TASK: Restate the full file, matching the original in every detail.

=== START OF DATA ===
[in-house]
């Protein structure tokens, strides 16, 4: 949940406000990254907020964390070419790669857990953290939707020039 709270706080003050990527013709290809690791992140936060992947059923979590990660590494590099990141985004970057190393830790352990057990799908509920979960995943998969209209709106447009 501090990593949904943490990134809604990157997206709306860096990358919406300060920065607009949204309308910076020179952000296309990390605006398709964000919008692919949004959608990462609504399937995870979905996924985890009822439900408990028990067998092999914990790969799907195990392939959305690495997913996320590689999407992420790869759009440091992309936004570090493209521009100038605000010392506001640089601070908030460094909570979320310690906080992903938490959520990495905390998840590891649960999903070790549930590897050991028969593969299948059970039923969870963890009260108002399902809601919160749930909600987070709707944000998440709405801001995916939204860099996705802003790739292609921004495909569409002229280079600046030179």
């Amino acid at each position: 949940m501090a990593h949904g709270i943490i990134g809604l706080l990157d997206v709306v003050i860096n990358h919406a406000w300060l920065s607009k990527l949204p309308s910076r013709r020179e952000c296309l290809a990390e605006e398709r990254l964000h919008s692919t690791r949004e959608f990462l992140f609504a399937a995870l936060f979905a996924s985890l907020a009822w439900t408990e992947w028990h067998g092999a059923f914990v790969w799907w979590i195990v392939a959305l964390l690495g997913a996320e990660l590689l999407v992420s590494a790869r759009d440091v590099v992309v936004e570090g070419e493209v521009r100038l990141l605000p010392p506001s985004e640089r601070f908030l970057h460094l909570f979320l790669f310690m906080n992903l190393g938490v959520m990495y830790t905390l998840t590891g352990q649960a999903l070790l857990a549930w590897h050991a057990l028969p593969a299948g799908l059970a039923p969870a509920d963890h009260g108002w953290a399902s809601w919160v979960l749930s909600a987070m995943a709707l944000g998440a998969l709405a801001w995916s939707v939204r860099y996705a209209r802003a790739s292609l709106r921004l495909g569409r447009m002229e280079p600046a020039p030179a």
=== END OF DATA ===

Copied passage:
[in-house]
């Protein structure tokens, strides 16, 4: 949940406000990254907020964390070419790669857990953290939707020039 709270706080003050990527013709290809690791992140936060992947059923979590990660590494590099990141985004970057190393830790352990057990799908509920979960995943998969209209709106447009 501090990593949904943490990134809604990157997206709306860096990358919406300060920065607009949204309308910076020179952000296309990390605006398709964000919008692919949004959608990462609504399937995870979905996924985890009822439900408990028990067998092999914990790969799907195990392939959305690495997913996320590689999407992420790869759009440091992309936004570090493209521009100038605000010392506001640089601070908030460094909570979320310690906080992903938490959520990495905390998840590891649960999903070790549930590897050991028969593969299948059970039923969870963890009260108002399902809601919160749930909600987070709707944000998440709405801001995916939204860099996705802003790739292609921004495909569409002229280079600046030179």
């Amino acid at each position: 949940m501090a990593h949904g709270i943490i990134g809604l706080l990157d997206v709306v003050i860096n990358h919406a406000w300060l920065s607009k990527l949204p309308s910076r013709r020179e952000c296309l290809a990390e605006e398709r990254l964000h919008s692919t690791r949004e959608f990462l992140f609504a399937a995870l936060f979905a996924s985890l907020a009822w439900t408990e992947w028990h067998g092999a059923f914990v790969w799907w979590i195990v392939a959305l964390l690495g997913a996320e990660l590689l999407v992420s590494a790869r759009d440091v590099v992309v936004e570090g070419e493209v521009r100038l990141l605000p010392p506001s985004e640089r601070f908030l970057h460094l909570f979320l790669f310690m906080n992903l190393g938490v959520m990495y830790t905390l998840t590891g352990q649960a999903l070790l857990a549930w590897h050991a057990l028969p593969a299948g799908l059970a039923p969870a509920d963890h009260g108002w953290a399902s809601w919160v979960l749930s909600a987070m995943a709707l944000g998440a998969l709405a801001w995916s939707v939204r860099y996705a209209r802003a790739s292609l709106r921004l495909g569409r447009m002229e280079p600046a020039p030179a």